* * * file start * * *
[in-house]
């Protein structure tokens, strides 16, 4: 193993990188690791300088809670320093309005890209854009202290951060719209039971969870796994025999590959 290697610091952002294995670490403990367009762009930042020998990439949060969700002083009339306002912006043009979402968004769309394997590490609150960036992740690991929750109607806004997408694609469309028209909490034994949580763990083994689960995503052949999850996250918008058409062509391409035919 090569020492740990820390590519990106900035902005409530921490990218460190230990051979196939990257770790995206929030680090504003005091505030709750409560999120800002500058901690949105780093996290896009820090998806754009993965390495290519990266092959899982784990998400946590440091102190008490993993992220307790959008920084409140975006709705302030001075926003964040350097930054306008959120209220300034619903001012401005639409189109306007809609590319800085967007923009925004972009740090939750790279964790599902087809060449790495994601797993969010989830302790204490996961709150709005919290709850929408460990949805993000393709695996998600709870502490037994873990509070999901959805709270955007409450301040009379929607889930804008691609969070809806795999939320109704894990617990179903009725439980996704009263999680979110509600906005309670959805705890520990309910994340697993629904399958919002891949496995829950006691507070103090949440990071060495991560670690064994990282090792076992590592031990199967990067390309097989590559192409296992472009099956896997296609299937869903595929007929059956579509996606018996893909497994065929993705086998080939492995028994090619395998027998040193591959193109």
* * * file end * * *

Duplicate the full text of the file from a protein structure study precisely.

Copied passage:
[in-house]
């Protein structure tokens, strides 16, 4: 193993990188690791300088809670320093309005890209854009202290951060719209039971969870796994025999590959 290697610091952002294995670490403990367009762009930042020998990439949060969700002083009339306002912006043009979402968004769309394997590490609150960036992740690991929750109607806004997408694609469309028209909490034994949580763990083994689960995503052949999850996250918008058409062509391409035919 090569020492740990820390590519990106900035902005409530921490990218460190230990051979196939990257770790995206929030680090504003005091505030709750409560999120800002500058901690949105780093996290896009820090998806754009993965390495290519990266092959899982784990998400946590440091102190008490993993992220307790959008920084409140975006709705302030001075926003964040350097930054306008959120209220300034619903001012401005639409189109306007809609590319800085967007923009925004972009740090939750790279964790599902087809060449790495994601797993969010989830302790204490996961709150709005919290709850929408460990949805993000393709695996998600709870502490037994873990509070999901959805709270955007409450301040009379929607889930804008691609969070809806795999939320109704894990617990179903009725439980996704009263999680979110509600906005309670959805705890520990309910994340697993629904399958919002891949496995829950006691507070103090949440990071060495991560670690064994990282090792076992590592031990199967990067390309097989590559192409296992472009099956896997296609299937869903595929007929059956579509996606018996893909497994065929993705086998080939492995028994090619395998027998040193591959193109």